"We have been put in the position of trying to disprove things that didn’t happen. From a personal perspective, the Robert Sarver I’ve worked alongside of for 15 years is not a racist and he’s not a sexist. He’s a hard-driving, competitive and compassionate man, and I’m proud to work with him. During Mr. Sarver’s tenure, the Suns/Mercury have been a leader among sports teams in the hiring of minority, LGBTQ, and female executives. The language attributed to him — many times by anonymous sources — is a complete fiction.

"We take seriously any accusations of racism, sexism, or harassment of any kind — they have no place in our organization and are not tolerated. The Suns and Mercury are committed to providing a respectful, fun and gratifying office environment. Through the years, we have followed all evolving best practices to ensure our employees have healthy work/life balance."

"It’s important to us and to me that every employee feels they play a central role in building something special. In the workplace, we’ve always tried to foster a diverse and inclusive workforce that prides itself on treating and paying our employees fairly and providing for their upward mobility. Just a few examples of the policies and training we offer employees include our Respect in the Workplace Policy and associated training, sexual harassment training, diversity and inclusion training, and a robust learning management system aimed at advancing professional development. We have a track record of hiring and promoting women, racial minorities, and LGBTQ candidates in roles that have been predominately held by men."

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Phoenix Suns and Mercury owner Robert Sarver walks on the court to congratulate players after the team defeated the Las Vegas Aces 87-84 in Game Five of the 2021 WNBA Playoffs semifinals to win the series at Michelob ULTRA Arena on October 8, 2021 in Las Vegas, Nevada.

Phoenix Suns and Mercury owner Robert Sarver walks on the court to congratulate players after the team defeated the Las Vegas Aces 87-84 in Game Five of the 2021 WNBA Playoffs semifinals to win the series at Michelob ULTRA Arena on October 8, 2021 in Las Vegas, Nevada. (Ethan Miller/Getty Images)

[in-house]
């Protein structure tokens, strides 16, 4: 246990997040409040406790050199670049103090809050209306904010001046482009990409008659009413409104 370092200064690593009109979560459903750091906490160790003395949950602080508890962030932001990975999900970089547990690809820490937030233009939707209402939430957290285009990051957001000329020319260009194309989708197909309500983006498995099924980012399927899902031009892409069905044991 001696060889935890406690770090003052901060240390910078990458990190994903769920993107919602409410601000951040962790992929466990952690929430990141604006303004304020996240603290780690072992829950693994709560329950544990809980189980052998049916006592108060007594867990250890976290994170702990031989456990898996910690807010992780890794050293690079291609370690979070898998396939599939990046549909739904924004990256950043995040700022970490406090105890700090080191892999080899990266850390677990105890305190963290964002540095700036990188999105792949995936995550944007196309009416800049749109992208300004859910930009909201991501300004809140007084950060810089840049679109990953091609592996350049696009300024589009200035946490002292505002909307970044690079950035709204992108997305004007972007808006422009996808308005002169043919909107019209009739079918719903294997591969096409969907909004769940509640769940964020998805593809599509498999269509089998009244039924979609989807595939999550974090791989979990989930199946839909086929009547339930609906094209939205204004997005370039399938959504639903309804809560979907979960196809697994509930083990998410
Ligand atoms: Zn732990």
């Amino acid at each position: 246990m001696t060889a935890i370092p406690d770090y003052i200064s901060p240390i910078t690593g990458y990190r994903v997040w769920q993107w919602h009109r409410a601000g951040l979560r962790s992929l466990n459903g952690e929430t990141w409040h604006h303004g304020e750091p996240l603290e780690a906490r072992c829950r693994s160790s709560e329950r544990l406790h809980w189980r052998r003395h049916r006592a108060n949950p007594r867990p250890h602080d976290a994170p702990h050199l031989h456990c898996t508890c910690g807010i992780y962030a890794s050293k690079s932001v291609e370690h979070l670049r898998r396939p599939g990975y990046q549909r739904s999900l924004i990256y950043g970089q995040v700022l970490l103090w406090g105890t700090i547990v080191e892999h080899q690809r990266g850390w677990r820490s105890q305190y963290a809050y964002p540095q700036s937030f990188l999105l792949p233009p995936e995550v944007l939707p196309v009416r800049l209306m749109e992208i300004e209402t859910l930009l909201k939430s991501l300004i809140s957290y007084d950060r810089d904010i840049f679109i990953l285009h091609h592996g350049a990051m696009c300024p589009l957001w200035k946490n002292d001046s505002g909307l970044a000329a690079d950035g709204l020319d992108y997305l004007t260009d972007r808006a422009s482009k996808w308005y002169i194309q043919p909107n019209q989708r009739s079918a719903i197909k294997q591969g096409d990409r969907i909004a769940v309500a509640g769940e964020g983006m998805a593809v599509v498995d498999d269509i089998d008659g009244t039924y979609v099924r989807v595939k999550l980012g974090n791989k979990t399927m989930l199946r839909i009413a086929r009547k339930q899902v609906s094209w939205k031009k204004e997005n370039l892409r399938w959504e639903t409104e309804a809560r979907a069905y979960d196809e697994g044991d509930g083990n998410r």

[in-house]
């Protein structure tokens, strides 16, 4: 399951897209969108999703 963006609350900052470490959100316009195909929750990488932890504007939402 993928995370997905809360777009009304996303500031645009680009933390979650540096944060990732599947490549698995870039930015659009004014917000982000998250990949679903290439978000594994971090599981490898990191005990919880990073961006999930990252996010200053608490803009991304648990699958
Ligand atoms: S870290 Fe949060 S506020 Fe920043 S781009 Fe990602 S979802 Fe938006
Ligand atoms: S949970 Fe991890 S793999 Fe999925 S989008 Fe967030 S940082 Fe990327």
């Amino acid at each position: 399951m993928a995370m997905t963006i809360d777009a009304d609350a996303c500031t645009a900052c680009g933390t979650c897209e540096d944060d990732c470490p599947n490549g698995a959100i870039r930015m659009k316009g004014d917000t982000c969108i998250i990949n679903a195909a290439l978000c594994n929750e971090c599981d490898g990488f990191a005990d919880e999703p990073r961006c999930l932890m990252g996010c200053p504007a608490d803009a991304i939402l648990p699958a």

Rowley noted a 2020 survey that said the organization had a 90% satisfaction rating as workplace and that the NBA put in an anonymous tip line in 2018 to report issues at the team level, but the league never received anything.

"Given ESPN’s and Mr. Holmes’s failure to report the facts, we welcome any investigation by the League to review and respond to these false accusations," Rowley’s statement concluded.

Suns vice chairman Jahm Najafi released a statement on the report.

"I have been made aware of the allegations against Robert Sarver, the managing partner who runs the Phoenix Suns. The conduct he is alleged to have committed has stunned and saddened me and is unacceptable. The well-being and safety of every Suns employee, player, coach and stakeholder is first and foremost our priority. My sincerest sympathy goes out to all whose lives and professions have been impacted. I am personally committed to helping eradicate any form of racism, sexism and bias, which is unacceptable anywhere in our society," Najafi said. 

"I have partnered with the NBA Foundation to underscore this commitment. The Phoenix Suns is a national treasure that belongs to all of us as fans and residents of our community. Team investors are simply temporary stewards of this treasure. It is our job as stewards to ensure everyone is treated respectfully and equally. Although today’s revelations fall under the jurisdiction of the league, which decides and takes any action based on its finding, I offer my support to ensure there is full accountability."

NBA spokesman Mike Bass told ESPN he hadn’t "received a complaint of misconduct about the Suns organization through any of our processes, including our confidential workplace misconduct hotline or other correspondence."

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An ESPN spokesman told Fox News the outlet "stands by its reporting."

The NBA reportedly launched an investigation into the allegations.